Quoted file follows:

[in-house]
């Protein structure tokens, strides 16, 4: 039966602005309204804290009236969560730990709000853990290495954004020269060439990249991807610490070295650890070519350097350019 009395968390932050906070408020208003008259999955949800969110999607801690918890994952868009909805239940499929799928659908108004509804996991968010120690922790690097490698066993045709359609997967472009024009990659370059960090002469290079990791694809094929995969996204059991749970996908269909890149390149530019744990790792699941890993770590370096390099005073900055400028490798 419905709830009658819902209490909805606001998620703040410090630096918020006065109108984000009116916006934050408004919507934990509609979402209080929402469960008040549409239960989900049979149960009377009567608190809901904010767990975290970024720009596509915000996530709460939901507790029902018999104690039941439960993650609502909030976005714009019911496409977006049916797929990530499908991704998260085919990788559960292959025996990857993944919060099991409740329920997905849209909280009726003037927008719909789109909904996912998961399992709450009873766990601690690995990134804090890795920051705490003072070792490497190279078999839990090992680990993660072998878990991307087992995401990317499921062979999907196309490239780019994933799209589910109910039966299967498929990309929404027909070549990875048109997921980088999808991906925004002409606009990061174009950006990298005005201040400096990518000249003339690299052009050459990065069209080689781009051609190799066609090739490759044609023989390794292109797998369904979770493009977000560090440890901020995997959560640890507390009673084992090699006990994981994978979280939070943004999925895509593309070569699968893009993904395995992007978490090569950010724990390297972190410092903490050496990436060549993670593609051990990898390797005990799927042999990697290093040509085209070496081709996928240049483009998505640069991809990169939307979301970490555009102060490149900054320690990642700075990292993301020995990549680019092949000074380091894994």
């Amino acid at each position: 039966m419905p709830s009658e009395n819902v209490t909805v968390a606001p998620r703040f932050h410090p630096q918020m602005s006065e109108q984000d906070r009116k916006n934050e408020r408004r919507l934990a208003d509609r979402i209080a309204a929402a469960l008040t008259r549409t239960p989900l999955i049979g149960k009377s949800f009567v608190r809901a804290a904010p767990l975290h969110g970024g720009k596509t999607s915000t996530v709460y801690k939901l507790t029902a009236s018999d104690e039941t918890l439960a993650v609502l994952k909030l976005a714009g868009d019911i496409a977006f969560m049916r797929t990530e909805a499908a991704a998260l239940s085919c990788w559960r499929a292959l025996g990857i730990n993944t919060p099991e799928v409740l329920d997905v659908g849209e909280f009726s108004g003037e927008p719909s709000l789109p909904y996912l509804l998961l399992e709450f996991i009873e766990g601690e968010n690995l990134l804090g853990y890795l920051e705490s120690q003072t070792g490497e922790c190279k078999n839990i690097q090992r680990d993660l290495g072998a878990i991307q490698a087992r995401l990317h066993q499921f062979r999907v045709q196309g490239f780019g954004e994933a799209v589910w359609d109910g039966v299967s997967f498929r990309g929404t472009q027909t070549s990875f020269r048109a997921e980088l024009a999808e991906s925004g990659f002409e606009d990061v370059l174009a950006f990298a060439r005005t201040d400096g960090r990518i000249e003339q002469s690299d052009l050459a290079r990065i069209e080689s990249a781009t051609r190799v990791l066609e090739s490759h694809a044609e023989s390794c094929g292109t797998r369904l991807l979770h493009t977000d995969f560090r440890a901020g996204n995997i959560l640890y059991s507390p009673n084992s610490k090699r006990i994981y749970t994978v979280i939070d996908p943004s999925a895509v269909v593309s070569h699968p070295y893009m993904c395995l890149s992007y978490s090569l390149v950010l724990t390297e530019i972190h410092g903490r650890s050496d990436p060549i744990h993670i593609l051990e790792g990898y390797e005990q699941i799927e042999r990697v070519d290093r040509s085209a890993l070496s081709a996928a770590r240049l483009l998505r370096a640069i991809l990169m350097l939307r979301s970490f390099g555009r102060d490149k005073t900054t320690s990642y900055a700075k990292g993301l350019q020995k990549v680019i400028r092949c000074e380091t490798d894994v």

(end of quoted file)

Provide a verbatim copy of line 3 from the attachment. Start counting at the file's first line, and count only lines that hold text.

């Amino acid at each position: 039966m419905p709830s009658e009395n819902v209490t909805v968390a606001p998620r703040f932050h410090p630096q918020m602005s006065e109108q984000d906070r009116k916006n934050e408020r408004r919507l934990a208003d509609r979402i209080a309204a929402a469960l008040t008259r549409t239960p989900l999955i049979g149960k009377s949800f009567v608190r809901a804290a904010p767990l975290h969110g970024g720009k596509t999607s915000t996530v709460y801690k939901l507790t029902a009236s018999d104690e039941t918890l439960a993650v609502l994952k909030l976005a714009g868009d019911i496409a977006f969560m049916r797929t990530e909805a499908a991704a998260l239940s085919c990788w559960r499929a292959l025996g990857i730990n993944t919060p099991e799928v409740l329920d997905v659908g849209e909280f009726s108004g003037e927008p719909s709000l789109p909904y996912l509804l998961l399992e709450f996991i009873e766990g601690e968010n690995l990134l804090g853990y890795l920051e705490s120690q003072t070792g490497e922790c190279k078999n839990i690097q090992r680990d993660l290495g072998a878990i991307q490698a087992r995401l990317h066993q499921f062979r999907v045709q196309g490239f780019g954004e994933a799209v589910w359609d109910g039966v299967s997967f498929r990309g929404t472009q027909t070549s990875f020269r048109a997921e980088l024009a999808e991906s925004g990659f002409e606009d990061v370059l174009a950006f990298a060439r005005t201040d400096g960090r990518i000249e003339q002469s690299d052009l050459a290079r990065i069209e080689s990249a781009t051609r190799v990791l066609e090739s490759h694809a044609e023989s390794c094929g292109t797998r369904l991807l979770h493009t977000d995969f560090r440890a901020g996204n995997i959560l640890y059991s507390p009673n084992s610490k090699r006990i994981y749970t994978v979280i939070d996908p943004s999925a895509v269909v593309s070569h699968p070295y893009m993904c395995l890149s992007y978490s090569l390149v950010l724990t390297e530019i972190h410092g903490r650890s050496d990436p060549i744990h993670i593609l051990e790792g990898y390797e005990q699941i799927e042999r990697v070519d290093r040509s085209a890993l070496s081709a996928a770590r240049l483009l998505r370096a640069i991809l990169m350097l939307r979301s970490f390099g555009r102060d490149k005073t900054t320690s990642y900055a700075k990292g993301l350019q020995k990549v680019i400028r092949c000074e380091t490798d894994v």